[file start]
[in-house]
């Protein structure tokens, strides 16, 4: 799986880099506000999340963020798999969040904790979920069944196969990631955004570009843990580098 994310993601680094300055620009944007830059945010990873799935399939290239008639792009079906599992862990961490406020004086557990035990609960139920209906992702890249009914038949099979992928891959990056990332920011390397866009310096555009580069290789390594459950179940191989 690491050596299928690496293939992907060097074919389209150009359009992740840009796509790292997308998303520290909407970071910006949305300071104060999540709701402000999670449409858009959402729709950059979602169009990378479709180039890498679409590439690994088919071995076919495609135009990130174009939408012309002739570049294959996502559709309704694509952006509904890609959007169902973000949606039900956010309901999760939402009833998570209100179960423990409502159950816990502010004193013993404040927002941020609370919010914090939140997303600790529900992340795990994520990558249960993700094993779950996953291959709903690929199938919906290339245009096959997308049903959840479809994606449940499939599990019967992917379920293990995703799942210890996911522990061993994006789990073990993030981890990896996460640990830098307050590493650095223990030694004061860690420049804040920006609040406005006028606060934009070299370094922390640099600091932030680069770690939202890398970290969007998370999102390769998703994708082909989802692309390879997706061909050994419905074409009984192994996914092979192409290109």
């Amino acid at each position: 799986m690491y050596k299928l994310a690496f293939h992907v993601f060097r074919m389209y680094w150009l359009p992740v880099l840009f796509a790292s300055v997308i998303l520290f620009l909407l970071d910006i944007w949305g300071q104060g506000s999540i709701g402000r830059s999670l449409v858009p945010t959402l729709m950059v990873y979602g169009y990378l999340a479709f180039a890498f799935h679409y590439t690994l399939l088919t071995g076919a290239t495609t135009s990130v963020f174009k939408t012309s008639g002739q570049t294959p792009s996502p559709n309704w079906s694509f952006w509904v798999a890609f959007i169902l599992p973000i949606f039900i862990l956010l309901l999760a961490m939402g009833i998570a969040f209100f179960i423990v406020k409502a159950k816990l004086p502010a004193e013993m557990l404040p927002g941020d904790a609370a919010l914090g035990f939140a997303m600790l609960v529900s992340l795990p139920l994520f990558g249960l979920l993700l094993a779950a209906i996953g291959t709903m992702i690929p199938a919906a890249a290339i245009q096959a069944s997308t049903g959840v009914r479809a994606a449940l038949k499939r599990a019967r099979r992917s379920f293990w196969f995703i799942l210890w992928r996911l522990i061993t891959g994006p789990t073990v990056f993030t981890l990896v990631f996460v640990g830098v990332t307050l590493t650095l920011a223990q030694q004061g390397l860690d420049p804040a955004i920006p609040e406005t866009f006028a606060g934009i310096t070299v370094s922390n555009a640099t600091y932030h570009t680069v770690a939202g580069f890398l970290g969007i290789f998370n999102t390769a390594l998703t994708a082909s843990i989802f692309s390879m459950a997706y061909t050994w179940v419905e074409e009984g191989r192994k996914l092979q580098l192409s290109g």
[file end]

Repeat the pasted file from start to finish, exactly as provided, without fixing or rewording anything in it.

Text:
[in-house]
């Protein structure tokens, strides 16, 4: 799986880099506000999340963020798999969040904790979920069944196969990631955004570009843990580098 994310993601680094300055620009944007830059945010990873799935399939290239008639792009079906599992862990961490406020004086557990035990609960139920209906992702890249009914038949099979992928891959990056990332920011390397866009310096555009580069290789390594459950179940191989 690491050596299928690496293939992907060097074919389209150009359009992740840009796509790292997308998303520290909407970071910006949305300071104060999540709701402000999670449409858009959402729709950059979602169009990378479709180039890498679409590439690994088919071995076919495609135009990130174009939408012309002739570049294959996502559709309704694509952006509904890609959007169902973000949606039900956010309901999760939402009833998570209100179960423990409502159950816990502010004193013993404040927002941020609370919010914090939140997303600790529900992340795990994520990558249960993700094993779950996953291959709903690929199938919906290339245009096959997308049903959840479809994606449940499939599990019967992917379920293990995703799942210890996911522990061993994006789990073990993030981890990896996460640990830098307050590493650095223990030694004061860690420049804040920006609040406005006028606060934009070299370094922390640099600091932030680069770690939202890398970290969007998370999102390769998703994708082909989802692309390879997706061909050994419905074409009984192994996914092979192409290109």
């Amino acid at each position: 799986m690491y050596k299928l994310a690496f293939h992907v993601f060097r074919m389209y680094w150009l359009p992740v880099l840009f796509a790292s300055v997308i998303l520290f620009l909407l970071d910006i944007w949305g300071q104060g506000s999540i709701g402000r830059s999670l449409v858009p945010t959402l729709m950059v990873y979602g169009y990378l999340a479709f180039a890498f799935h679409y590439t690994l399939l088919t071995g076919a290239t495609t135009s990130v963020f174009k939408t012309s008639g002739q570049t294959p792009s996502p559709n309704w079906s694509f952006w509904v798999a890609f959007i169902l599992p973000i949606f039900i862990l956010l309901l999760a961490m939402g009833i998570a969040f209100f179960i423990v406020k409502a159950k816990l004086p502010a004193e013993m557990l404040p927002g941020d904790a609370a919010l914090g035990f939140a997303m600790l609960v529900s992340l795990p139920l994520f990558g249960l979920l993700l094993a779950a209906i996953g291959t709903m992702i690929p199938a919906a890249a290339i245009q096959a069944s997308t049903g959840v009914r479809a994606a449940l038949k499939r599990a019967r099979r992917s379920f293990w196969f995703i799942l210890w992928r996911l522990i061993t891959g994006p789990t073990v990056f993030t981890l990896v990631f996460v640990g830098v990332t307050l590493t650095l920011a223990q030694q004061g390397l860690d420049p804040a955004i920006p609040e406005t866009f006028a606060g934009i310096t070299v370094s922390n555009a640099t600091y932030h570009t680069v770690a939202g580069f890398l970290g969007i290789f998370n999102t390769a390594l998703t994708a082909s843990i989802f692309s390879m459950a997706y061909t050994w179940v419905e074409e009984g191989r192994k996914l092979q580098l192409s290109g």